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  • In the younger contemporary prophet of Ephraim, Hosea, the stress is laid on the relation of love (hesed) between Yahweh, the divine husband, and Israel, the faithless spouse.

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  • Though Yahweh's chastisements on Ephraim and Judah would continue to fall till scarcely a remnant was left (Isa.

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  • The cause of his leaving Amid was probably either the great pestilence which broke out there in 534 or the furious persecution directed against the Monophysites by Ephraim (patriarch of Antioch 529-544) and Abraham (bishop of Am id c. 520-541).

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  • (a) The first, that of the two rival kingdoms: Israel (Ephraim or Samaria) in the northern half of Palestine, and Judah in the south.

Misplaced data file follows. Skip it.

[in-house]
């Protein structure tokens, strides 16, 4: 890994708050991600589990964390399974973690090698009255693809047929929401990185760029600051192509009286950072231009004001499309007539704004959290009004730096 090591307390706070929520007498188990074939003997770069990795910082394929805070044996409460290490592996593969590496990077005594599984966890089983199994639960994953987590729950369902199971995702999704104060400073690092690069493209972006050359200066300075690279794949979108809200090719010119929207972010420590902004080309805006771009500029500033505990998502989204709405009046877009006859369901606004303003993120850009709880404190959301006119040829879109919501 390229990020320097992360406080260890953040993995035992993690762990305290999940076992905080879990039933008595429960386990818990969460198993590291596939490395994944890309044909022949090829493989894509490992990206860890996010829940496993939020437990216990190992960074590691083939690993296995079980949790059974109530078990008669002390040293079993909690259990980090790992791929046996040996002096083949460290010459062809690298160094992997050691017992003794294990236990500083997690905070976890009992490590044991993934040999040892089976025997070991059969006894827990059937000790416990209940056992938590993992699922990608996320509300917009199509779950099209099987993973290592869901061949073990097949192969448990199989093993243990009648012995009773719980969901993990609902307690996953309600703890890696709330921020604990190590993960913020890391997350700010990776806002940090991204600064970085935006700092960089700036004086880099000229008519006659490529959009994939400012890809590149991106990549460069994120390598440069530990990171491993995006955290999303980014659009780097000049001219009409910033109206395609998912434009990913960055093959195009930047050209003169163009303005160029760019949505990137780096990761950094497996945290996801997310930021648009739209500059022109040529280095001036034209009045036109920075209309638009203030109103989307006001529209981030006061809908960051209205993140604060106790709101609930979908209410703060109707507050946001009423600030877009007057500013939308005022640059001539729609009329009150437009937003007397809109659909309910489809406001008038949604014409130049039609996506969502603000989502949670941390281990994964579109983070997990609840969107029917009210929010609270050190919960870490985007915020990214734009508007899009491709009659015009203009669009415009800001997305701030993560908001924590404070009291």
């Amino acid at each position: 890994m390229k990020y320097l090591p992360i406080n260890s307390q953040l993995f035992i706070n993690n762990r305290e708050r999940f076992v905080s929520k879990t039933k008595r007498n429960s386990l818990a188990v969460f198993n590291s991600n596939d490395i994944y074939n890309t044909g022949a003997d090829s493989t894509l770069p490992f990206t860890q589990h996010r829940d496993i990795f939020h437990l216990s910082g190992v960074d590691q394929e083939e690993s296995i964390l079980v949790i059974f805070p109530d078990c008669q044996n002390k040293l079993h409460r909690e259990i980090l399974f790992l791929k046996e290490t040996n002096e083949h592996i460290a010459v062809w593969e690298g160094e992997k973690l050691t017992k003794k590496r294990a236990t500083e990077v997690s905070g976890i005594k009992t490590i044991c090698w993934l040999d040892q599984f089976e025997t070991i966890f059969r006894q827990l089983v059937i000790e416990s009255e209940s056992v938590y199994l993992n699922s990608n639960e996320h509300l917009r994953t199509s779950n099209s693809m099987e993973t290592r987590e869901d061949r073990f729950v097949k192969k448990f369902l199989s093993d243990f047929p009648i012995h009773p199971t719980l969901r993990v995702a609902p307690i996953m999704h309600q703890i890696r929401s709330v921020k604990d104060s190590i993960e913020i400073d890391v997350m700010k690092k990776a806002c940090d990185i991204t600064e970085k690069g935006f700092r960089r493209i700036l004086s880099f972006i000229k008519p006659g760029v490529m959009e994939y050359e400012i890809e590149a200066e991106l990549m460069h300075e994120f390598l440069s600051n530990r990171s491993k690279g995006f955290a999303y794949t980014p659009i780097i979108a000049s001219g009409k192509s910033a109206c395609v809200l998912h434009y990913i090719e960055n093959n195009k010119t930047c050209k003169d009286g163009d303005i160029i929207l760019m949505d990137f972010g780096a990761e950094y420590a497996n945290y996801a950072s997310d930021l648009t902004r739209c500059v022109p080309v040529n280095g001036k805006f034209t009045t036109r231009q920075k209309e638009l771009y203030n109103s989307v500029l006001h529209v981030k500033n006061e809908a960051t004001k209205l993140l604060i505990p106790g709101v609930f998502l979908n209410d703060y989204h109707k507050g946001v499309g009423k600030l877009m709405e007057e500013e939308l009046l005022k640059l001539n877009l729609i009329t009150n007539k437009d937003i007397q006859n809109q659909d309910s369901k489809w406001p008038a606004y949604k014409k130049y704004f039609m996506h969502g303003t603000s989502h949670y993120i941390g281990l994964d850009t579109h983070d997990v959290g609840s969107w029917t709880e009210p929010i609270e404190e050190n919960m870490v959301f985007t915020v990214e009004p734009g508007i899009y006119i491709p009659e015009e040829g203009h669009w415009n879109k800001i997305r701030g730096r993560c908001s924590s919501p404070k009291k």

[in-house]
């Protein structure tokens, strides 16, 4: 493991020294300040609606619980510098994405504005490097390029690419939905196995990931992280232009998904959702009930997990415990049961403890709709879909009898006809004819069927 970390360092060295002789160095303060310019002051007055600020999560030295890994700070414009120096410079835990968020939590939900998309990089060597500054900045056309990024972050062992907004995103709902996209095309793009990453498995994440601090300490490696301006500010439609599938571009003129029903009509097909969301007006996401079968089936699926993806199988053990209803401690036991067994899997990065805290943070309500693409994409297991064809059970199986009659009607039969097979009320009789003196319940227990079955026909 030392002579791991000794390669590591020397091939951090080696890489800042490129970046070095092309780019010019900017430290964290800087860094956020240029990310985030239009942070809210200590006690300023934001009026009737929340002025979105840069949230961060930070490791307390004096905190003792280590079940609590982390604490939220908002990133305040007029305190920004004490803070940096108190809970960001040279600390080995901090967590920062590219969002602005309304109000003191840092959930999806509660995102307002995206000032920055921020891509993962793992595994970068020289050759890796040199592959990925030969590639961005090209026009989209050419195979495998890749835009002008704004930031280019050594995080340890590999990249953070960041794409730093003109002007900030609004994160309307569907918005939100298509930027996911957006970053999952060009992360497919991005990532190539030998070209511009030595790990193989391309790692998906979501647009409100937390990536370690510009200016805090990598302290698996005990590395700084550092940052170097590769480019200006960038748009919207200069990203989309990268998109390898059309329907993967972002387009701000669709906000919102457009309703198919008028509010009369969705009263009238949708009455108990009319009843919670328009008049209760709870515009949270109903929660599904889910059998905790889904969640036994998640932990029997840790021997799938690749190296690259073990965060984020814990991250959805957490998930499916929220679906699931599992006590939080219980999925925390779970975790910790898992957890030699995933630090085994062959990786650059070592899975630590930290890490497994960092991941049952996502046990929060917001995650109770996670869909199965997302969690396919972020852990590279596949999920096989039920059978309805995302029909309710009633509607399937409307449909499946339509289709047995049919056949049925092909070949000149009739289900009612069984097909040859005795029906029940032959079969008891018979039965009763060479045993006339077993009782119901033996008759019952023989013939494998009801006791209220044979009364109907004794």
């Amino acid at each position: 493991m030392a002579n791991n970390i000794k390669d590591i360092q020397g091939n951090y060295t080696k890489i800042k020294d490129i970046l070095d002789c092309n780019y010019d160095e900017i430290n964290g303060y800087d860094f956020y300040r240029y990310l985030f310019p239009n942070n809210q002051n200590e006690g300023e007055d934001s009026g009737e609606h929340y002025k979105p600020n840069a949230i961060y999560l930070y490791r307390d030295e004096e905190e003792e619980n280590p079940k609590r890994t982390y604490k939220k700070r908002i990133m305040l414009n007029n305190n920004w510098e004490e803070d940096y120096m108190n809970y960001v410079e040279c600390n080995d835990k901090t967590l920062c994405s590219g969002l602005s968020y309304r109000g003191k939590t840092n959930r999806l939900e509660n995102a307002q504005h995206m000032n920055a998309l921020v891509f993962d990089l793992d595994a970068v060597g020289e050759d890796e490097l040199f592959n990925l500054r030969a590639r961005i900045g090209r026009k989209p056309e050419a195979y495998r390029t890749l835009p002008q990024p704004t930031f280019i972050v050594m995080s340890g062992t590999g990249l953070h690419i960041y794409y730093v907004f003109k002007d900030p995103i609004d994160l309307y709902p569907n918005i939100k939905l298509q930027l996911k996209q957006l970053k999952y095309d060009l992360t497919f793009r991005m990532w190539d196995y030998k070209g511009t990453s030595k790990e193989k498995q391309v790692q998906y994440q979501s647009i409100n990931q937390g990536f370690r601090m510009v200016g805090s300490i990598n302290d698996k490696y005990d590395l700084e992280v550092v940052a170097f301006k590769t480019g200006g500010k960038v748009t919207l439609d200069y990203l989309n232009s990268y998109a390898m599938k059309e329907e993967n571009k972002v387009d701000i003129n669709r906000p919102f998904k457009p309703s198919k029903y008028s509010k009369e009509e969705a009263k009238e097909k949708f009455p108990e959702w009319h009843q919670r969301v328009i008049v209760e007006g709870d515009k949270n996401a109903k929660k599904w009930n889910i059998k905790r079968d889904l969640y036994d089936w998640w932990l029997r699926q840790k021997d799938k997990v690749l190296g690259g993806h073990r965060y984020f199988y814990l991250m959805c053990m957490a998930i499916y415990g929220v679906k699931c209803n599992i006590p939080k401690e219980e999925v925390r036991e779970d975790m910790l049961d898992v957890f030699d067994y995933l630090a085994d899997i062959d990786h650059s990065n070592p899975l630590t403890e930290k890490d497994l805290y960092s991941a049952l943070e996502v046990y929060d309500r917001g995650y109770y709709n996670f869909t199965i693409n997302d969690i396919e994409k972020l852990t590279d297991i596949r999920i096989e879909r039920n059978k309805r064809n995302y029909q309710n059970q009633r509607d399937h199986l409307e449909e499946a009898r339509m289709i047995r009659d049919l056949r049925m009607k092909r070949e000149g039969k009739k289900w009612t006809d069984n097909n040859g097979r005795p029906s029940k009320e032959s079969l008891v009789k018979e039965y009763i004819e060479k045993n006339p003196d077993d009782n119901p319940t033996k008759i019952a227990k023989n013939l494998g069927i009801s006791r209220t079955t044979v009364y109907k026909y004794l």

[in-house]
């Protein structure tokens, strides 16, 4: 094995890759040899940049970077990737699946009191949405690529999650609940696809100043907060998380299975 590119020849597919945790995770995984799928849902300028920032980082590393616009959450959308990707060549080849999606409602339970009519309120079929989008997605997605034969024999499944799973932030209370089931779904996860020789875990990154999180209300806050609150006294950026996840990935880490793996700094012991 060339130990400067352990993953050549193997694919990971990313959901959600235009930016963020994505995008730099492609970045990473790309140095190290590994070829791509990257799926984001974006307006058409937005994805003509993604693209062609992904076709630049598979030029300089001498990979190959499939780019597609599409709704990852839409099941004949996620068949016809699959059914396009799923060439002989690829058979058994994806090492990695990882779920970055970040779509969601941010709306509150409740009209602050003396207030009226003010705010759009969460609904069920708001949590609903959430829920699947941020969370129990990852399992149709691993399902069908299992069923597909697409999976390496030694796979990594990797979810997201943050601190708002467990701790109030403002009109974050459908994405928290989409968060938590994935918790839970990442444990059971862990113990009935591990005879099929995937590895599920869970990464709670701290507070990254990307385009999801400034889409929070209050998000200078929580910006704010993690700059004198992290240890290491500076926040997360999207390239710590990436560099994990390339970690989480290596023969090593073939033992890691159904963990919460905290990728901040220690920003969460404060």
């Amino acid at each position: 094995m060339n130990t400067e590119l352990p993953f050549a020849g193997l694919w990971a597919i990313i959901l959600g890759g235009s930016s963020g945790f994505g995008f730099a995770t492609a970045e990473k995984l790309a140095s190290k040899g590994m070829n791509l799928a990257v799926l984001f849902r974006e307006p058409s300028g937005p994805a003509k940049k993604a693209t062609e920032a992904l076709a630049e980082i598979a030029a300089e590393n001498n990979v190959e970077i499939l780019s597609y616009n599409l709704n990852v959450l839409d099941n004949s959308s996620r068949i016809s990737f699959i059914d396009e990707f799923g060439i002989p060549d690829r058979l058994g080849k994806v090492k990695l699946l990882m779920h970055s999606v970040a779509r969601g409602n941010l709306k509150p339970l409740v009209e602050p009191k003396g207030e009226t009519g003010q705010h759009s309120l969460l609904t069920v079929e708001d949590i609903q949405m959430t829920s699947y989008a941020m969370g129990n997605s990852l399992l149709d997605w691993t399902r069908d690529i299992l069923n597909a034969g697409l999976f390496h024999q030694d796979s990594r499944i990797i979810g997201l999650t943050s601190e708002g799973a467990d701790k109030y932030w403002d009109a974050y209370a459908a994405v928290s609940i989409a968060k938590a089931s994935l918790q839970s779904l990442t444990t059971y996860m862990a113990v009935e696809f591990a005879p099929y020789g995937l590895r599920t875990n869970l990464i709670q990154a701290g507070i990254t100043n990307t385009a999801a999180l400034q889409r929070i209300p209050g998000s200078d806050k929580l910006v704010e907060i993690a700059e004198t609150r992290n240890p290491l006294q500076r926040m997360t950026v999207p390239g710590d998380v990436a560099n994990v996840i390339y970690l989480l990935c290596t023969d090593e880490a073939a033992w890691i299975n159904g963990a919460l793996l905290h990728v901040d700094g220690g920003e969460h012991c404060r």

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  • The former, however, is based upon the account of victories by the Ephraimite Joshua over confederations of petty kings to the south and north of central Palestine, apparently the specific traditions of the people of Ephraim describing from their standpoint the entire conquest of Palestine.

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  • 4 The Samaritans, for their part, claimed the traditions of their land and called themselves the posterity of Joseph, Ephraim and Manasseh.

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  • and Omri (which period the present closely resembles), and it was only after perpetrating nameless cruelties at Tappuah l on the border of Ephraim and Mannasseh that the counter revolt of Shallum, son of Jabesh (perhaps a Gileadite), was suppressed.